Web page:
Biomarkers have become an essential part of the drug discovery and development process. A biomarker-driven approach to developing targeted therapies and patient selection strategies has the potential to increase success in the drug development process, decrease costs, and ultimately improve patient outcomes.

But what about imaging biomarkers? Usually obtained from PET, MRI, and CT scans, they comprise measurements of structural and metabolic features of the body that over time are used to assess disease progression and response to treatment. Imaging biomarkers are an ideal method to draw evidence from retrospective data and can be used both as inclusion criteria—to select relevant cohorts of patients and output data—to quantify responses to treatments.

  • How to use imaging in early clinical trials for an increased confidence in the target and in the new drug discovery?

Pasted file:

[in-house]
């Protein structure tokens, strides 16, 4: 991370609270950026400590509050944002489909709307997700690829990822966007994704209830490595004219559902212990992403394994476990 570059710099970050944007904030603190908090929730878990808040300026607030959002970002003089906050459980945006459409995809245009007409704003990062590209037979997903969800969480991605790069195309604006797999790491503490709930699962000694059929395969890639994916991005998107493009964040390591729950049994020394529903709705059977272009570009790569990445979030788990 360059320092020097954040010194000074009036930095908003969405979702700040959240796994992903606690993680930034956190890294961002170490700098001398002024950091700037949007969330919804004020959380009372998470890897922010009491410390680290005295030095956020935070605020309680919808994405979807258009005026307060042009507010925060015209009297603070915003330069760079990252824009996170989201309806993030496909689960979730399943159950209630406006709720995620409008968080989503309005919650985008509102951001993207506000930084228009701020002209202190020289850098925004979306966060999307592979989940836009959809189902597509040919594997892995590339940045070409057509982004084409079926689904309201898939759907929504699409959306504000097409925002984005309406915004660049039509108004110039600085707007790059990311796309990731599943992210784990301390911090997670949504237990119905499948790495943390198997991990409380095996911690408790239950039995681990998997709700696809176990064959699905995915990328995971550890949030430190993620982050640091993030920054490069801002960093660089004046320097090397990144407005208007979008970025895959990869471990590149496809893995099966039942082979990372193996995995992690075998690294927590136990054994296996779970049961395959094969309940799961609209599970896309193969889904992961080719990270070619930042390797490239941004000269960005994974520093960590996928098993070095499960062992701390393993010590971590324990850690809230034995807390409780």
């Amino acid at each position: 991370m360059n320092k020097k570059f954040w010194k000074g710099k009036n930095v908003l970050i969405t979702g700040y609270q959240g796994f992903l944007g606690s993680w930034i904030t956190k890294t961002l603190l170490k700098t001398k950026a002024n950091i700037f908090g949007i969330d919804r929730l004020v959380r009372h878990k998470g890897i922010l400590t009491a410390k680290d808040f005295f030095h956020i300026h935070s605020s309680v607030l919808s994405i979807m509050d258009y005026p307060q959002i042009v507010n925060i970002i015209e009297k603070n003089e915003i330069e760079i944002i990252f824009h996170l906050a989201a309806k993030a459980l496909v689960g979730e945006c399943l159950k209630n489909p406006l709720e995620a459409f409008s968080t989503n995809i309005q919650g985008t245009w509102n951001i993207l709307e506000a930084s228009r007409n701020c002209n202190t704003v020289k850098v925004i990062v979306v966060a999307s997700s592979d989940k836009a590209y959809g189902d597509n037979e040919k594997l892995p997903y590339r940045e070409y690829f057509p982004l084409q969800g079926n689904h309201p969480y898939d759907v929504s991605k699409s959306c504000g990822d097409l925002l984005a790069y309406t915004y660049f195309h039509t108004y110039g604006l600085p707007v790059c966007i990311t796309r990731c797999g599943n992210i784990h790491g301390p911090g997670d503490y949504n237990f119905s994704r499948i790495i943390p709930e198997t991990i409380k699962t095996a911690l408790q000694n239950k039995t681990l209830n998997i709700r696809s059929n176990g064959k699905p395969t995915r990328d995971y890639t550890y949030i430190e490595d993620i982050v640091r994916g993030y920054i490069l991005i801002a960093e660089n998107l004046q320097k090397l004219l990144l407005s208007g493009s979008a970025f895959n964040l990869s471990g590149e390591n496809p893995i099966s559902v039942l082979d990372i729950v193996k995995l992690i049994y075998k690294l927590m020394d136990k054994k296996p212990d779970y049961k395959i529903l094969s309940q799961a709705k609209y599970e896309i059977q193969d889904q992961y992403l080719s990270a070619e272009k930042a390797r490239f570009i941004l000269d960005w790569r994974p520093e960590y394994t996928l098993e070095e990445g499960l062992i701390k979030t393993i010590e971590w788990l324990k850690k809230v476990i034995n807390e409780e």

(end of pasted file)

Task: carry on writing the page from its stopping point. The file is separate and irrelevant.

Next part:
• From the investigator perspective, how to best combine standard imaging and advanced, personalized phenotypic endpoints in clinical trials?
  • Radiomics, ML and AI, digital patient, synthetic control arms .. :  Where the future of imaging is?
  • How to massively access real world quality data to create data lake and to develop new imaging markers?

15 February 2021


Prashant Natarajan, Vice President of AI & Analytics Solutions, H2O.ai

Real-World Evidence - Levering AI and Analytics For Real Value and Lasting Impact

Real-world evidence is not new, but with advances in processes, technology, policy, and analytics, is becoming more accessible and usable. RWE is being used to drive real outcomes and lasting impact for pharma, patients/subjects, and other participants in the continuum of care. At the foundation of RWE is data – behaviors, patterns, computational biomarkers, phenotypic/genomic data, imaging, outcomes, and social determinants of health.

The RWE trends that are happening in life sciences and biological sciences are driven by

  • Datafication is driven by the availability of diverse data – big, small, and everything in between
  • Competitive advantages
  • Reducing the time for regulatory approvals
  • Cost and outcomes